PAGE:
Most Thai political news reports believable, say Bangkokians
Bangkokians are relatively confident about political news reported by Thai media, the collaborative fact-checking network “Cofact Thailand” found in a recent survey.
The survey was conducted to gain insight into Bangkok residents’ attitudes, opinions and trust in political news reports produced by Thai media.
The aim of the survey was to also help Thai media outlets to improve their reporting guidelines to enhance professional standards, boost confidence among people and promote their role in mitigating conflict in society.
“Cofact Thailand will cooperate with related networks, especially media outlets, to develop media efficiency and perception in a bid to reduce fake or distorted reports that trigger conflicts in society,” the network said.
The survey – conducted between August 28 to 31 on 200 people from different backgrounds in 15 Bangkok districts – focused on those who follow the news via different platforms at least three to four times a week.
The survey was based on eight trust indicators that media outlets use as standards across the world. The indicators were created in the US.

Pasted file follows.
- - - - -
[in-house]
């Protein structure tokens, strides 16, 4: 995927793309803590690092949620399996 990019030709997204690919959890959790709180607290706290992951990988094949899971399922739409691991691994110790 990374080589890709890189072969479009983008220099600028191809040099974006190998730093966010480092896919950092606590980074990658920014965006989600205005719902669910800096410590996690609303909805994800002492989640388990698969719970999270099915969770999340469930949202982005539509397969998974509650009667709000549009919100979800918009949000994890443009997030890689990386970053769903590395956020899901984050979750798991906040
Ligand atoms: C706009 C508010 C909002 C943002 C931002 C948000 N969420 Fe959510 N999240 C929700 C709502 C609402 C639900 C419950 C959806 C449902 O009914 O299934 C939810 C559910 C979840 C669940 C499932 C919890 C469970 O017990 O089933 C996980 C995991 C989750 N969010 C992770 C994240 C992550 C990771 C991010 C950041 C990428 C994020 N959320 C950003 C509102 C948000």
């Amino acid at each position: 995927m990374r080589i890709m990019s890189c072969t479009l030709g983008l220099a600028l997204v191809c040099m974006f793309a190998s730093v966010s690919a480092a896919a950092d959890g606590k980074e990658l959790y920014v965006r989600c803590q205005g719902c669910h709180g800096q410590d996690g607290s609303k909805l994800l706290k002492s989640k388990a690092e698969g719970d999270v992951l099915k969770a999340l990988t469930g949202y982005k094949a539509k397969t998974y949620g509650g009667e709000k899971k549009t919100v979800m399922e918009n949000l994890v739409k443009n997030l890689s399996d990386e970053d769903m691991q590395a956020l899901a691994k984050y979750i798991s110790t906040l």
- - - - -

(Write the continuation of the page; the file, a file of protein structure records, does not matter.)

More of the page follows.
In descending order, Bangkokians gave media outlets 3.42 points out of 5 for reporting methods, followed by 3.38 for journalistic expertise, 3.36 for diverse voices, 3.27 for sourcing locally, 3.26 for reference, 3.25 for labels, 3 for actionable feedback and 2.91 for best practices.
The survey also found that teens aged 15 to 19 had more confidence in Thai media outlets than people aged 20 to 45.
Respondents said they had more confidence in reporting methods as they believe Thai media outlets have access to solid news sources. However, they are not confident in Thai media outlets’ practises as they provide only one-sided news from sources like the government and influencers like politicians, celebrities and millionaires.
Respondents also found that Thai media placed too much weight on its own opinion and did not screen sources enough, which resulted in misinformation.
The survey also found that most respondents rely on online media and pay attention to personalities, like well-known reporters, moderators and newsmakers.